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Water literacy: a journey for life

In order to achieve sustainable and secure water provision well into the future, water educators around Australia are working to foster stronger water literacy via engaging programs and initiatives that bring the community along on the water journey.

With National Water Week all about inspiring individuals, schools and organisations to promote the importance of water, we caught up with Melbourne Water and Central Highlands Water about what they’re doing to foster water literacy within the communities they serve.

When it comes to educating the community about the importance of water, school programs have been a strong suit among water utilities for decades, and for good reason, Central Highlands Water Communications and Engagement Lead Shannon Haintz said.

“Students in our community are our future customers. They will influence the decisions we make in the future. They will be our bill payers and our employees,” she said.

“And the more people know about the water industry and what we do, the more they can make informed decisions.

“But water is also interesting. We all use it every day without giving it much thought. And when you know the effort and the work that goes into providing clean, safe drinking water, it becomes pretty amazing. We aim to inspire future water leaders, too.”

While school programs will always play a central role in Melbourne Water’s education initiatives, Water Education Officer Kim O’Hoy said the utility has recently sharpened its focus towards a broader approach to water literacy.

“At Melbourne Water we manage all parts of the water cycle for Greater Melbourne. From providing clean drinking water, treating sewage so we can recover and re-use our valued resources, working within our community to reduce flood risk, and keeping all 25,000km of Melbourne’s rivers, creeks and catchments healthy,” she said.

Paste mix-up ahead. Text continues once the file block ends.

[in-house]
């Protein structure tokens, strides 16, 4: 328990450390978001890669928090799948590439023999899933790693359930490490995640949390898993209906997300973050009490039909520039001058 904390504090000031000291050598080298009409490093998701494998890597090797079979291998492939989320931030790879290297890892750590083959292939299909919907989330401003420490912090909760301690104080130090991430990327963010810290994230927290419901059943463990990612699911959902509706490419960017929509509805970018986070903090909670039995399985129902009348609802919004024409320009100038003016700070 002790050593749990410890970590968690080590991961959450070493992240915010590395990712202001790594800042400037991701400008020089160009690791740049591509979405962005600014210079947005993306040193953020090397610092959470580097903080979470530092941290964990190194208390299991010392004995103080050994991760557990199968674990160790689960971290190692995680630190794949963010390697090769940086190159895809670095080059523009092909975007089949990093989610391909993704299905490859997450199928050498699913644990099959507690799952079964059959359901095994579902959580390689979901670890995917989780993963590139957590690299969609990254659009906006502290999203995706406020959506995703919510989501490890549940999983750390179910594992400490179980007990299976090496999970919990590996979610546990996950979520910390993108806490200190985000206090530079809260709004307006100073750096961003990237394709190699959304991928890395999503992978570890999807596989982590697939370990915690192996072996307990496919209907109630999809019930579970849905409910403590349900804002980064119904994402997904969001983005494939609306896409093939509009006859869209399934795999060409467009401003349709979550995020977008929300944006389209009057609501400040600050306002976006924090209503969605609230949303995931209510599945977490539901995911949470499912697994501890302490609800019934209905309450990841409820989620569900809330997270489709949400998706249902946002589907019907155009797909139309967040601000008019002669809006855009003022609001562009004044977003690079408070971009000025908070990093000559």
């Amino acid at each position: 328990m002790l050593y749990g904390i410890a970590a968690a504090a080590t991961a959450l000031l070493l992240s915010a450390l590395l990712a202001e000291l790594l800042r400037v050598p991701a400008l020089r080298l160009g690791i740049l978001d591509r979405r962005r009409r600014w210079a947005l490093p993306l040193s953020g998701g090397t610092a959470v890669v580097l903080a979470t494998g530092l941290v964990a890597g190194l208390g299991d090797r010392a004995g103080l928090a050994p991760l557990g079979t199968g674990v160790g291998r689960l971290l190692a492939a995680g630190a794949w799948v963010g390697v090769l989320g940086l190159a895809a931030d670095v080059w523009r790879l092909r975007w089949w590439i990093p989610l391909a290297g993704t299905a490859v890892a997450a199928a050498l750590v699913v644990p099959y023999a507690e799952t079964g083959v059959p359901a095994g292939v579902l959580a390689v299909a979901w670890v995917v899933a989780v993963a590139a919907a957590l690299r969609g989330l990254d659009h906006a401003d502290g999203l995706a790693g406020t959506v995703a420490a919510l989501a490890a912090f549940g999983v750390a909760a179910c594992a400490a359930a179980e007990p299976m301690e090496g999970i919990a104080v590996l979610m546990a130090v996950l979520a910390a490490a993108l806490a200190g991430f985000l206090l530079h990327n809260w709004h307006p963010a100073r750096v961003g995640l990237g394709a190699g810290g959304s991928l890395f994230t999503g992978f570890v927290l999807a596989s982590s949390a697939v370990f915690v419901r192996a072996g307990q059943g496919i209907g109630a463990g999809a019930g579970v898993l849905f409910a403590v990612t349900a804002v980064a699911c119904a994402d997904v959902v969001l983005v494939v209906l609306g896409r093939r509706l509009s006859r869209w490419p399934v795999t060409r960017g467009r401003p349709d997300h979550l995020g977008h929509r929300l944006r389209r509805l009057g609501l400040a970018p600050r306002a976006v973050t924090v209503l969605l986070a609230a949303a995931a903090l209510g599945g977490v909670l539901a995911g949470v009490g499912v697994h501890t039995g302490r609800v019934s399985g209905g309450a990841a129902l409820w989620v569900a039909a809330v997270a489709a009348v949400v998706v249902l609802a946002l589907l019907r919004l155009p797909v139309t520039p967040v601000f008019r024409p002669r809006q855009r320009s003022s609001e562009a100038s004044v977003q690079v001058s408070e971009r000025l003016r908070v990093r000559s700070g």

“We have had an education program for many, many years. But more recently we have started to focus on what we can do better.

“Over the last 12 months, we have brought our education programs together with the broader water literacy program at Melbourne Water. It means we are able to create not just for schools, but we now have a more connected lifelong learning journey in mind.

“We want to keep connecting with people at different times in their lives to nurture that lifelong water literacy journey. If we can make an impact every time we meet a member of our community, we can help foster a higher level of water literacy at all stages of life.”

Expanding reach
Melbourne Water offers guided tours through two major education facilities: the Edithvale-Seaford Wetland and the Western Treatment Plant in Werribee. O’Hoy said these tours are now also offered virtually to ensure anyone, anywhere can access learning.